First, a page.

Library

Past Exhibition: Mortlake Terrace

Painting of pastoral estate by a river lined with trees.
Mortlake Terrace: Turner’s Companion Pieces Reunited
October 8, 1996 to May 11, 1997

On loan from the National Gallery of Art in Washington, D.C., Joseph Mallord William Turner's Mortlake Terrace, Summer’s Evening of 1827 hung for six months beside its companion piece, The Frick Collection's Mortlake Terrace: Early Summer Morning, executed a year earlier. Both were painted for William Moffatt and depict The Limes, Moffatt's home overlooking the Thames at Mortlake, near Kew Gardens to the west of central London.

Virtual Tour

Gilded vitrine containing white porcelain vessels and gold with the portrait of a lady in the background

From a desktop computer, enjoy the fullscreen view by clicking on the button at the lower right corner. Click the button again, or press the esc key, to return to normal view.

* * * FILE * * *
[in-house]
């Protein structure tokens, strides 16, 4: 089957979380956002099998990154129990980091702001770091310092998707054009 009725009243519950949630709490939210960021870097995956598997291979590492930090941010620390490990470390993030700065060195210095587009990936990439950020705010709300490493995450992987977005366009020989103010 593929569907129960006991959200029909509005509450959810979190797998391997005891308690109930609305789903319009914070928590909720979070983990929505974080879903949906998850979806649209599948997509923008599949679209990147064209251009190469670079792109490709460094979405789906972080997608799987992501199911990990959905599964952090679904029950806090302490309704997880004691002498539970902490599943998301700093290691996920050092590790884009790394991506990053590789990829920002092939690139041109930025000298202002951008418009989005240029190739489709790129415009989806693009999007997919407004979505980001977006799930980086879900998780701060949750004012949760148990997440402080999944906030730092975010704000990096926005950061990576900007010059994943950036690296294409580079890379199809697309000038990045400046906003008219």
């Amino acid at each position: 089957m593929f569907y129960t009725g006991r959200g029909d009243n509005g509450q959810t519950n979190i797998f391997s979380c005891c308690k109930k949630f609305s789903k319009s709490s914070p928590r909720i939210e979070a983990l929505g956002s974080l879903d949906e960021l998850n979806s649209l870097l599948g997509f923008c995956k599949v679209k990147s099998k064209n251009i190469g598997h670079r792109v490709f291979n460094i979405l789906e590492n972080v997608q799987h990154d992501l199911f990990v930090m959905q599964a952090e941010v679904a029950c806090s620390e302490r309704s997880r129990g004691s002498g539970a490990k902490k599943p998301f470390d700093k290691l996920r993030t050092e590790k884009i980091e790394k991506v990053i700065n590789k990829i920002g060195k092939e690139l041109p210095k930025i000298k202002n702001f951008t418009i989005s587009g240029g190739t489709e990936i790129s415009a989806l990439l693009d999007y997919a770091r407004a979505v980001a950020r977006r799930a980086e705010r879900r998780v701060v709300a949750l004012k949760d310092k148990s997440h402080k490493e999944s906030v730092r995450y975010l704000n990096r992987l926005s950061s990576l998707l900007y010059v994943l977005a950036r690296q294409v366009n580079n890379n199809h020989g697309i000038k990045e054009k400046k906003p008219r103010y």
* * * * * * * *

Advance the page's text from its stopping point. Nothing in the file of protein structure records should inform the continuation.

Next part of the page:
Library


Sir Charles Allom and Thomas Hastings collaborated once again to design the Library, meant to evoke a grand 18th-century English interior. Against oak-paneled walls Abraham Miller carved the lime wood floral garlands that decorate the Library’s chimneypiece. This room features an array of paintings from the British school. Custom bookshelves, intentionally designed low, ensure that the paintings and other art objects command pride of place.